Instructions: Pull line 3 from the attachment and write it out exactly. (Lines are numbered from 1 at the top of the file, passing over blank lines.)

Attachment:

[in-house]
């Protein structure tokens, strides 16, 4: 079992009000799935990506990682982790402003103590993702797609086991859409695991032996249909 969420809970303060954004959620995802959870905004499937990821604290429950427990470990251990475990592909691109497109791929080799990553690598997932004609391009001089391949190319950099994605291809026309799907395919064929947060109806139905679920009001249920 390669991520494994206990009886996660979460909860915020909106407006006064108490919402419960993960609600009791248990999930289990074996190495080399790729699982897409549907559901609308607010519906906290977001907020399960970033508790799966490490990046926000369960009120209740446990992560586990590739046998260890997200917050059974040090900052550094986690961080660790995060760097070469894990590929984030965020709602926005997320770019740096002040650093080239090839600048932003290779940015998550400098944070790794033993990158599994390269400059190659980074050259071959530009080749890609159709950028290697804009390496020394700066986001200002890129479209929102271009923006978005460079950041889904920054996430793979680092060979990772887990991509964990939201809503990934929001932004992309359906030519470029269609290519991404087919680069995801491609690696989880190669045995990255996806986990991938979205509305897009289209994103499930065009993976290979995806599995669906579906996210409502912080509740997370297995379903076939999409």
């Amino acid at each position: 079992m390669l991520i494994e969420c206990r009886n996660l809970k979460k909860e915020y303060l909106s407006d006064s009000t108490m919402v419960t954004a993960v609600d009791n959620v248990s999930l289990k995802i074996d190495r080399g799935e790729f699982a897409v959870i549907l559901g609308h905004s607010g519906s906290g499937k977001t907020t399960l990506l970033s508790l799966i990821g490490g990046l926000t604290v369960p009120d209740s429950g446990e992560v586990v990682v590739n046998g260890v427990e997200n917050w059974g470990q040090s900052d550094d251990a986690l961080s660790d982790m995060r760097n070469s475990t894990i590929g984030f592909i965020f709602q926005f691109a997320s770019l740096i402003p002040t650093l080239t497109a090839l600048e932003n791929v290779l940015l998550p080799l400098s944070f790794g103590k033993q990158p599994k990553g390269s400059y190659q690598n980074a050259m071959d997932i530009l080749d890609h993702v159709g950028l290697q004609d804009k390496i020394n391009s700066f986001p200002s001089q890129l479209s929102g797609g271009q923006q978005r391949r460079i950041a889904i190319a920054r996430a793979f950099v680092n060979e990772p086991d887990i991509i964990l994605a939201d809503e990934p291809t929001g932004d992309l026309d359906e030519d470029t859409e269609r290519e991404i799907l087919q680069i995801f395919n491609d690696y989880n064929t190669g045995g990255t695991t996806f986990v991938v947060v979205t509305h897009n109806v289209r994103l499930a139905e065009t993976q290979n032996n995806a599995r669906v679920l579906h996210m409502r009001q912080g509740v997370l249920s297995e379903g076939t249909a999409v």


């Amino acid at each position: 079992m390669l991520i494994e969420c206990r009886n996660l809970k979460k909860e915020y303060l909106s407006d006064s009000t108490m919402v419960t954004a993960v609600d009791n959620v248990s999930l289990k995802i074996d190495r080399g799935e790729f699982a897409v959870i549907l559901g609308h905004s607010g519906s906290g499937k977001t907020t399960l990506l970033s508790l799966i990821g490490g990046l926000t604290v369960p009120d209740s429950g446990e992560v586990v990682v590739n046998g260890v427990e997200n917050w059974g470990q040090s900052d550094d251990a986690l961080s660790d982790m995060r760097n070469s475990t894990i590929g984030f592909i965020f709602q926005f691109a997320s770019l740096i402003p002040t650093l080239t497109a090839l600048e932003n791929v290779l940015l998550p080799l400098s944070f790794g103590k033993q990158p599994k990553g390269s400059y190659q690598n980074a050259m071959d997932i530009l080749d890609h993702v159709g950028l290697q004609d804009k390496i020394n391009s700066f986001p200002s001089q890129l479209s929102g797609g271009q923006q978005r391949r460079i950041a889904i190319a920054r996430a793979f950099v680092n060979e990772p086991d887990i991509i964990l994605a939201d809503e990934p291809t929001g932004d992309l026309d359906e030519d470029t859409e269609r290519e991404i799907l087919q680069i995801f395919n491609d690696y989880n064929t190669g045995g990255t695991t996806f986990v991938v947060v979205t509305h897009n109806v289209r994103l499930a139905e065009t993976q290979n032996n995806a599995r669906v679920l579906h996210m409502r009001q912080g509740v997370l249920s297995e379903g076939t249909a999409v």